International Women’s Day is a relatively recent creation: it only dates back to 1975. The struggle for women’s rights, however is far older. And has been a long and arduous one. And is still as relevant today as ever it was. And while some rights are now internationally fully accepted, such as the right to vote, or have your own bank account, this is only the visible part of the iceberg.


Globally women still have less access to education than men. They are paid less, and in the corporate capitalist world have far less opportunities to rise through the ranks. This is the famous ‘glass ceiling’. And in many cases their legal rights to inherit and own land are not fulfilled, not to mention their sexual and reproductive rights. The world is still all too often dominated by patriarchal systems…


The fact that during the Covid-19 crisis domestic violence against women has doubled (and this is a conservative guess, based on UN statistics), and that ILO calculated that at least 255 million jobs have been lost is also significant. But these are only the formal jobs; and many women globally are still in the informal sector. And these jobs have also been lost. There are the figures, and then there is a much harsher reality.


But what about the feminist economy and women in Social Solidarity Economy? SSE focuses on people before profit, which sits well with the feminist approach.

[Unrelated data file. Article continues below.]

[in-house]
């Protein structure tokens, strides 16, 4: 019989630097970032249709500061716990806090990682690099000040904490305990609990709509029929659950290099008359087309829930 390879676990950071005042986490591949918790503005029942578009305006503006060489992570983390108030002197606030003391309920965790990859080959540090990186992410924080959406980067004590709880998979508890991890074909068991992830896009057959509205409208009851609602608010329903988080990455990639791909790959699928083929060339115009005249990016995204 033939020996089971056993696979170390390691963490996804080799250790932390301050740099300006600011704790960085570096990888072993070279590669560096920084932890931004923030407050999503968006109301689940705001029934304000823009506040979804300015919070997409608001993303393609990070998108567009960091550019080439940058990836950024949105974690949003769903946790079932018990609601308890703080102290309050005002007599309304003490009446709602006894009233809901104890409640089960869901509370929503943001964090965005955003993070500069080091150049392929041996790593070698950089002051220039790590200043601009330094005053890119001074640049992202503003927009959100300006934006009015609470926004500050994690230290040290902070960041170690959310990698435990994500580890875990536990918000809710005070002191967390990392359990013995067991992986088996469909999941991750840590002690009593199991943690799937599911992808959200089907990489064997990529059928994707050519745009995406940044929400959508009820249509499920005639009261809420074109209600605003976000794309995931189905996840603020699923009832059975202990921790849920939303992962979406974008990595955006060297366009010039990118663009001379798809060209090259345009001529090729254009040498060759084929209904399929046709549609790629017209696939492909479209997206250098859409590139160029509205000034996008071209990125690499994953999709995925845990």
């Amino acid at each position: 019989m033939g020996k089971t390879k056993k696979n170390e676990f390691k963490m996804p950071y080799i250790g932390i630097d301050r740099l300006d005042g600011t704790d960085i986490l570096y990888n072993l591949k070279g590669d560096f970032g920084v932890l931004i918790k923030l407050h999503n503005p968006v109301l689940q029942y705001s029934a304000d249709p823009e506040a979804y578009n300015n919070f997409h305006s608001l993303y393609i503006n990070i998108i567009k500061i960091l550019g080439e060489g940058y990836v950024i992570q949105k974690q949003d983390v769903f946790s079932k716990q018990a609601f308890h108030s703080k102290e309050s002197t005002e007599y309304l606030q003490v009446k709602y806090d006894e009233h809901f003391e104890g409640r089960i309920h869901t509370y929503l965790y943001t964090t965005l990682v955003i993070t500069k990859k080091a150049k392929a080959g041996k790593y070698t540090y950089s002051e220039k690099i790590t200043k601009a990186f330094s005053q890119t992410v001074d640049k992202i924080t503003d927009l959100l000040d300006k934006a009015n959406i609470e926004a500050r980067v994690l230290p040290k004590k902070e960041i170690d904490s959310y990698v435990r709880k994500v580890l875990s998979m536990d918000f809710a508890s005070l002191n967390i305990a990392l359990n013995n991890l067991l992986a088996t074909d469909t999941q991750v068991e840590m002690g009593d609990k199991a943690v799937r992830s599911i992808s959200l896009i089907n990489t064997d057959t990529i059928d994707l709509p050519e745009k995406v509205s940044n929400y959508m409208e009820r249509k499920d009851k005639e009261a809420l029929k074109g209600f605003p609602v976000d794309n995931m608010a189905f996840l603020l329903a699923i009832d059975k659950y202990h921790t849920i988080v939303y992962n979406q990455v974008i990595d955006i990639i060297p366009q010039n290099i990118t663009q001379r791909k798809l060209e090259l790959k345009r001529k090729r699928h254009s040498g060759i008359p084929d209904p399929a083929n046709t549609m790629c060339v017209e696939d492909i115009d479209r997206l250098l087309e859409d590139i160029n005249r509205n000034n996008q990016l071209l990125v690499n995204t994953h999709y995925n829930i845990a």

As explained by Julie Matthei (2009), “Women have been key players in the construction of transformative, solidarity economy solutions to capitalist crises, for three main reasons. First, women are severely disadvantaged with capitalist labor markets due to their lesser access to family income and education, because of their caring labor obligations, and because of the persistence of sex discrimination and sexual harassment. Second, these same caring labor obligations can motivate women to extreme resourcefulness when their families,’ especially their children’s, basic needs are not being met. Thirdly, women’s gender training to prioritize caring for others and the concrete provisioning of their needs often leads us to craft economic solutions which are distinct from capitalist ones; solutions which place the provisioning of needs above other values.”


Although women represent the majority in SSE movements and contribute to developing the economy everywhere in the world, they still remain invisible.


The realities that they face are often overlooked or dealt with as peripheral to the exchange initiated by local, national and international networks of social solidarity economy. Given that the public sector in different parts of the world is just starting to recognise the added value of SSE to community development, the importance of high-lighting the contribution and skills of women in the SSE sector will ensure that their needs and interests are more taken into consideration.


This is why we have decided to pay tribute to these invisible heroines, and present eight women who are fighting for a fairer and more united world. We know that this is only a small grain of sand, but we truly believe that making women more visible, valuing their work, fulfilling their human, economic, social and environmental rights in the fullest sense of the term is something that is supported by the fundamental concepts of SSE.